One person died and many others were injured as police and protesting residents clashed at the administrative post of Messica, Manica district in Mozambique’s central region on Tuesday, 5 February 2019.
Violence broke out after anti-riot police arrested three individuals accused of trafficking human organs.
One of the suspects tried to flee before being arrested and locked up, an incident which outraged the local population who wanted those implicated in the human trafficking and murder syndicate prosecuted.
Among the suspects are a 22-year old Zimbabwean national who is regarded as the chief culprit.
An eyewitness at the scene, Zito Mabureza, shared that the first case of a child murder occurred late on Monday, 4 February 2019 and the body was discovered early on Tuesday, 5 February 2019, while the other remains of a murdered child was found without eyes and genitals.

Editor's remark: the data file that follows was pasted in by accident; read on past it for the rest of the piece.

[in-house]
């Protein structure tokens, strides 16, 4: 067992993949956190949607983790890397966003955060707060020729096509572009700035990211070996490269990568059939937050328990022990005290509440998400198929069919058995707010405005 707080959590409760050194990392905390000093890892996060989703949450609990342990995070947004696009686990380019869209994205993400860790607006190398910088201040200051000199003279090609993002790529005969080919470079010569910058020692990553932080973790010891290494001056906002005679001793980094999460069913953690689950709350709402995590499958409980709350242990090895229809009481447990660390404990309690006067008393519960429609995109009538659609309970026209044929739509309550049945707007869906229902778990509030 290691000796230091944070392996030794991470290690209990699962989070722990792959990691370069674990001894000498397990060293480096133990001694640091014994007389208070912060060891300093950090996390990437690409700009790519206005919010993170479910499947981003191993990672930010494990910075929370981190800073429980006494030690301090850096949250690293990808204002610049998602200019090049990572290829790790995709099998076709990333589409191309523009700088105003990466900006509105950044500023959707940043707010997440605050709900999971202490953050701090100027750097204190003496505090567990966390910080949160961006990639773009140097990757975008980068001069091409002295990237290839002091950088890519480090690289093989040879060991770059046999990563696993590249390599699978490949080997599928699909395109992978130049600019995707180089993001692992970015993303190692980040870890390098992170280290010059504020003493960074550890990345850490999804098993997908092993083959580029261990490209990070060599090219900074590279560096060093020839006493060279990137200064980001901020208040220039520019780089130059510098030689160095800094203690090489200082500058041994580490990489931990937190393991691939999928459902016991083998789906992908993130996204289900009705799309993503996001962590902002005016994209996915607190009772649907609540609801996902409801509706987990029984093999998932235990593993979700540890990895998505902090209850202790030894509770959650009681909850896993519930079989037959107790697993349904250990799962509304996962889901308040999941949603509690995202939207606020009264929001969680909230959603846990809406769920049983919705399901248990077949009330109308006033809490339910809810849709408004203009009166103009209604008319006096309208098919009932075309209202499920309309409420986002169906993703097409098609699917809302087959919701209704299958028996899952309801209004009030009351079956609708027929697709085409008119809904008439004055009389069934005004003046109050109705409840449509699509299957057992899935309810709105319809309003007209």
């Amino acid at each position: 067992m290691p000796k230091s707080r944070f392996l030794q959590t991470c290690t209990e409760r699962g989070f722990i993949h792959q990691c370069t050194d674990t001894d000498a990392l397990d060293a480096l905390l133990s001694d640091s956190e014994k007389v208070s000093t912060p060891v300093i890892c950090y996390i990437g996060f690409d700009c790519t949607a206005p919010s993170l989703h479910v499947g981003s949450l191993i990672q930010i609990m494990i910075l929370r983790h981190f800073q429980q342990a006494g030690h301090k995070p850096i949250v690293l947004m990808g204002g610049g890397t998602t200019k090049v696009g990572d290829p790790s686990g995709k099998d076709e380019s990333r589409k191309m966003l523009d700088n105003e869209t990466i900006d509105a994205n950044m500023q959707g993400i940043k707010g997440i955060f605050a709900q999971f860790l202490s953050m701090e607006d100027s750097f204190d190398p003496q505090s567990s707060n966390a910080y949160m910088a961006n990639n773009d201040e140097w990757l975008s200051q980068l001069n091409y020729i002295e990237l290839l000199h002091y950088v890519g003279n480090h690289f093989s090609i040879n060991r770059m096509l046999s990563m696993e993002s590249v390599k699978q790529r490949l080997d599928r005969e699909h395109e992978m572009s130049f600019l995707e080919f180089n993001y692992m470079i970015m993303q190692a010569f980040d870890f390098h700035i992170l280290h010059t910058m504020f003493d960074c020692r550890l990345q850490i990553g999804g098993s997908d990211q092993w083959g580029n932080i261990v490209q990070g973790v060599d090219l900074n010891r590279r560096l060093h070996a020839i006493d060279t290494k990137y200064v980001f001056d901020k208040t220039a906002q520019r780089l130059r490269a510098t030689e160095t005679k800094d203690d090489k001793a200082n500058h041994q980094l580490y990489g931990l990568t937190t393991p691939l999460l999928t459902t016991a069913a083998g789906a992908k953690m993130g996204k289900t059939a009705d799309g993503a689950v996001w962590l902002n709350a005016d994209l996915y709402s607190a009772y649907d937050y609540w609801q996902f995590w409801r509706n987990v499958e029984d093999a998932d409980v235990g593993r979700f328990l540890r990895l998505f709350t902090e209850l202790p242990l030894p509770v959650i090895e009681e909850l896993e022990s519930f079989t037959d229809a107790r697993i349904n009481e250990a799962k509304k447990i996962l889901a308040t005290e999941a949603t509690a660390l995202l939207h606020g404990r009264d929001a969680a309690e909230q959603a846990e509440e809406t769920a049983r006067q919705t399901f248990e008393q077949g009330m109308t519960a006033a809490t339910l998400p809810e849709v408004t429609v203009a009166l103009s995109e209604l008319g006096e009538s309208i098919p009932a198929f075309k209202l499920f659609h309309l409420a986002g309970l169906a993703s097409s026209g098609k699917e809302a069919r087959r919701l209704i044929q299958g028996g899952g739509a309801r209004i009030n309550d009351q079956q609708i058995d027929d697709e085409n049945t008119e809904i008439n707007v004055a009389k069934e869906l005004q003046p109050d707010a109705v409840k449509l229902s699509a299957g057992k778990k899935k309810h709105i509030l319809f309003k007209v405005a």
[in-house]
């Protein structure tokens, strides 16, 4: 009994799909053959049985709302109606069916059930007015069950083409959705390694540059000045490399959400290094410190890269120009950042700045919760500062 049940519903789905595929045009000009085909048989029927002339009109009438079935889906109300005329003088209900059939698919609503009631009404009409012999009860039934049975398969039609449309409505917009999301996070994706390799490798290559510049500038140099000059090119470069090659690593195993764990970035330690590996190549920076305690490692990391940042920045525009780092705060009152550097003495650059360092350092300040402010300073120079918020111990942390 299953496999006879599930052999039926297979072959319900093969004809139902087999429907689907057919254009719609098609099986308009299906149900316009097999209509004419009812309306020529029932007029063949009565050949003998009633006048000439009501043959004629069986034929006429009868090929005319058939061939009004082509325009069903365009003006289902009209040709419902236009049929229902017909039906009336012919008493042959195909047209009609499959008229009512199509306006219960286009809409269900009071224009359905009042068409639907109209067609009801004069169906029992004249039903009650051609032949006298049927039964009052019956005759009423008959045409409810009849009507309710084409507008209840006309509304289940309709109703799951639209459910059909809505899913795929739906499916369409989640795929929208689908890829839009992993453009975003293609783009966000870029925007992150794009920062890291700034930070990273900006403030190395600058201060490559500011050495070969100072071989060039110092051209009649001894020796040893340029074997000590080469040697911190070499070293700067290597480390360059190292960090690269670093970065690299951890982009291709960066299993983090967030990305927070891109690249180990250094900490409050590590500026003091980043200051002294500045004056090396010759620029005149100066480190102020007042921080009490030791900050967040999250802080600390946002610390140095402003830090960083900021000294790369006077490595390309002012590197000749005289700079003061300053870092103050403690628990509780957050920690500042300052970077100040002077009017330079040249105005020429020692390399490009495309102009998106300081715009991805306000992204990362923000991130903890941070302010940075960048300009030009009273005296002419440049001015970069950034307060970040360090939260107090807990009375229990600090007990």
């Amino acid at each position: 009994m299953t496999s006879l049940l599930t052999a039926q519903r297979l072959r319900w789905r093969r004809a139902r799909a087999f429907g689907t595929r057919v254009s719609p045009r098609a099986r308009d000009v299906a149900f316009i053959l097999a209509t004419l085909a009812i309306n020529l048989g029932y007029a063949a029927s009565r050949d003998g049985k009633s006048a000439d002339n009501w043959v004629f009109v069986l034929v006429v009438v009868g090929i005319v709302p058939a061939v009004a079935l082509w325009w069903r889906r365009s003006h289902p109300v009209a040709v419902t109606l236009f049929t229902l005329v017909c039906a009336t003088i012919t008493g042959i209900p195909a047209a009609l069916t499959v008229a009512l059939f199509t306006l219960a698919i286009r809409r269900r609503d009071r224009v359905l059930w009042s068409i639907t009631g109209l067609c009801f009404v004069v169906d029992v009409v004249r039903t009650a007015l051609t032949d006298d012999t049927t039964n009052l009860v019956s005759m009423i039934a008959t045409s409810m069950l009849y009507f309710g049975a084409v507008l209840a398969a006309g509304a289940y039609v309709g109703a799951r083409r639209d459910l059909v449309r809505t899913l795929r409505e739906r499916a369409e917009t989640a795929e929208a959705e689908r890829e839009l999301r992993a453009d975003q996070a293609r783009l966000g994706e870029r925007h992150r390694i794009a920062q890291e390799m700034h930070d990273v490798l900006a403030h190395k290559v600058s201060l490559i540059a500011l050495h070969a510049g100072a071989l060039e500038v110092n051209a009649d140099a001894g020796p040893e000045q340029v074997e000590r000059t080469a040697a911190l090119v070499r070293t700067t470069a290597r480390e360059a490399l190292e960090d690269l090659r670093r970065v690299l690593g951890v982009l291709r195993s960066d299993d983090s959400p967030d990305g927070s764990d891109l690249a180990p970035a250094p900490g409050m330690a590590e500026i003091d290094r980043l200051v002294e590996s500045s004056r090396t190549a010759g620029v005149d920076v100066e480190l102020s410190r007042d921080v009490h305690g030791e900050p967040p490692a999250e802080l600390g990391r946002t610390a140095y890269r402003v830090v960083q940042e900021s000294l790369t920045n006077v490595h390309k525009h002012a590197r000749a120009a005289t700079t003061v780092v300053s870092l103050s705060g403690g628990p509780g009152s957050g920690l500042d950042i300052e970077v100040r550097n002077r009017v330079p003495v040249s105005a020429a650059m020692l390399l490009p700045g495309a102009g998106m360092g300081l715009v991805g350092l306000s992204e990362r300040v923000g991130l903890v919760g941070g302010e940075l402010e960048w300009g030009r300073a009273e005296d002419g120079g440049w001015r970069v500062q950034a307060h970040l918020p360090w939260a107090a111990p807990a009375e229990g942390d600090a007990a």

“The crime prompted an investigation by the police who subsequently arrested three suspects but the population want to take the law into their own hands by lynching the suspects, that’s when violence broke out”, he said.
One suspects is said to have fled from police custody before he was rearrested at a nearby village.
The residents of Messica protested in front of the local police station, demanding explanations about the suspect’s release, and asking the heads of the remaining members to take justice into their own hands.
The situation forced the police to disperse the population by firing into the air and releasing tear gas, which resulted in rioting.
According to International Migration Organisation (OIM), Mozambique is a source and, to a much lesser extent, a destination country for men, women, and children trafficked for the purposes of forced labour and sexual exploitation.
The U.N organisation adds that the use of forced and bonded child labourers is a common practice in Mozambique’s rural areas, often with the complicity of family members.
Women and girls, often with promises of employment or education, are trafficked from rural to urban areas of Mozambique, as well as to South Africa, for domestic servitude and commercial sexual exploitation, young men and boys are trafficked to South Africa for farm work and mining.
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